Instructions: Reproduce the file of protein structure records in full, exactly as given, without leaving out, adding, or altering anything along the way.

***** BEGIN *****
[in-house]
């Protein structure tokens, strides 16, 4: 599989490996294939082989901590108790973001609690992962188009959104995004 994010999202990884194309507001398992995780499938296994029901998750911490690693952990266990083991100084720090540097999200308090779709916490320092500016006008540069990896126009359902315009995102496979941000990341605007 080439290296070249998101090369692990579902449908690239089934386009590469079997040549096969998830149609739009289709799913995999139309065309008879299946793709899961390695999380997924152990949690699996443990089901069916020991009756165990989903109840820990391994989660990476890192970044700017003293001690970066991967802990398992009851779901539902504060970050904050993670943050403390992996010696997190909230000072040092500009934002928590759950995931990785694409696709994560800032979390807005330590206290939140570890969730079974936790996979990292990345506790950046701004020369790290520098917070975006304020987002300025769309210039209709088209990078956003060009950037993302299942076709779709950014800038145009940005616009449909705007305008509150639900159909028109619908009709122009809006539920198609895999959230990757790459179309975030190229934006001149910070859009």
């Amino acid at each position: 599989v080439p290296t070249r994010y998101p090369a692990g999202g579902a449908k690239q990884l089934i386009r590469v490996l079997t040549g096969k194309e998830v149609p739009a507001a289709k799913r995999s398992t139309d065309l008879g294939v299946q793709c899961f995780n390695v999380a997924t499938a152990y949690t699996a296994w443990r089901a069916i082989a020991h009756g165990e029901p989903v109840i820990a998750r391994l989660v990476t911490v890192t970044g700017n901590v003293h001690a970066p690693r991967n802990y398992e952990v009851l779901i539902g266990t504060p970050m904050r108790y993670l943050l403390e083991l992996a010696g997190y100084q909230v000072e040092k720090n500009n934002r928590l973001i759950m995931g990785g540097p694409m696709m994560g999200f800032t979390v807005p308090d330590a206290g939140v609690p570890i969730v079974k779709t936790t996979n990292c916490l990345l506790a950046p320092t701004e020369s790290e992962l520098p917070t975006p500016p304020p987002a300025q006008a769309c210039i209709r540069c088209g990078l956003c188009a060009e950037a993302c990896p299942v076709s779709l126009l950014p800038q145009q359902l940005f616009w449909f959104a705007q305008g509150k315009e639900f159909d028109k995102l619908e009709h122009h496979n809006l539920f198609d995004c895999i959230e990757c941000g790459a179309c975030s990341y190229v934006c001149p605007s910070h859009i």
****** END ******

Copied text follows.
[in-house]
């Protein structure tokens, strides 16, 4: 599989490996294939082989901590108790973001609690992962188009959104995004 994010999202990884194309507001398992995780499938296994029901998750911490690693952990266990083991100084720090540097999200308090779709916490320092500016006008540069990896126009359902315009995102496979941000990341605007 080439290296070249998101090369692990579902449908690239089934386009590469079997040549096969998830149609739009289709799913995999139309065309008879299946793709899961390695999380997924152990949690699996443990089901069916020991009756165990989903109840820990391994989660990476890192970044700017003293001690970066991967802990398992009851779901539902504060970050904050993670943050403390992996010696997190909230000072040092500009934002928590759950995931990785694409696709994560800032979390807005330590206290939140570890969730079974936790996979990292990345506790950046701004020369790290520098917070975006304020987002300025769309210039209709088209990078956003060009950037993302299942076709779709950014800038145009940005616009449909705007305008509150639900159909028109619908009709122009809006539920198609895999959230990757790459179309975030190229934006001149910070859009």
């Amino acid at each position: 599989v080439p290296t070249r994010y998101p090369a692990g999202g579902a449908k690239q990884l089934i386009r590469v490996l079997t040549g096969k194309e998830v149609p739009a507001a289709k799913r995999s398992t139309d065309l008879g294939v299946q793709c899961f995780n390695v999380a997924t499938a152990y949690t699996a296994w443990r089901a069916i082989a020991h009756g165990e029901p989903v109840i820990a998750r391994l989660v990476t911490v890192t970044g700017n901590v003293h001690a970066p690693r991967n802990y398992e952990v009851l779901i539902g266990t504060p970050m904050r108790y993670l943050l403390e083991l992996a010696g997190y100084q909230v000072e040092k720090n500009n934002r928590l973001i759950m995931g990785g540097p694409m696709m994560g999200f800032t979390v807005p308090d330590a206290g939140v609690p570890i969730v079974k779709t936790t996979n990292c916490l990345l506790a950046p320092t701004e020369s790290e992962l520098p917070t975006p500016p304020p987002a300025q006008a769309c210039i209709r540069c088209g990078l956003c188009a060009e950037a993302c990896p299942v076709s779709l126009l950014p800038q145009q359902l940005f616009w449909f959104a705007q305008g509150k315009e639900f159909d028109k995102l619908e009709h122009h496979n809006l539920f198609d995004c895999i959230e990757c941000g790459a179309c975030s990341y190229v934006c001149p605007s910070h859009i």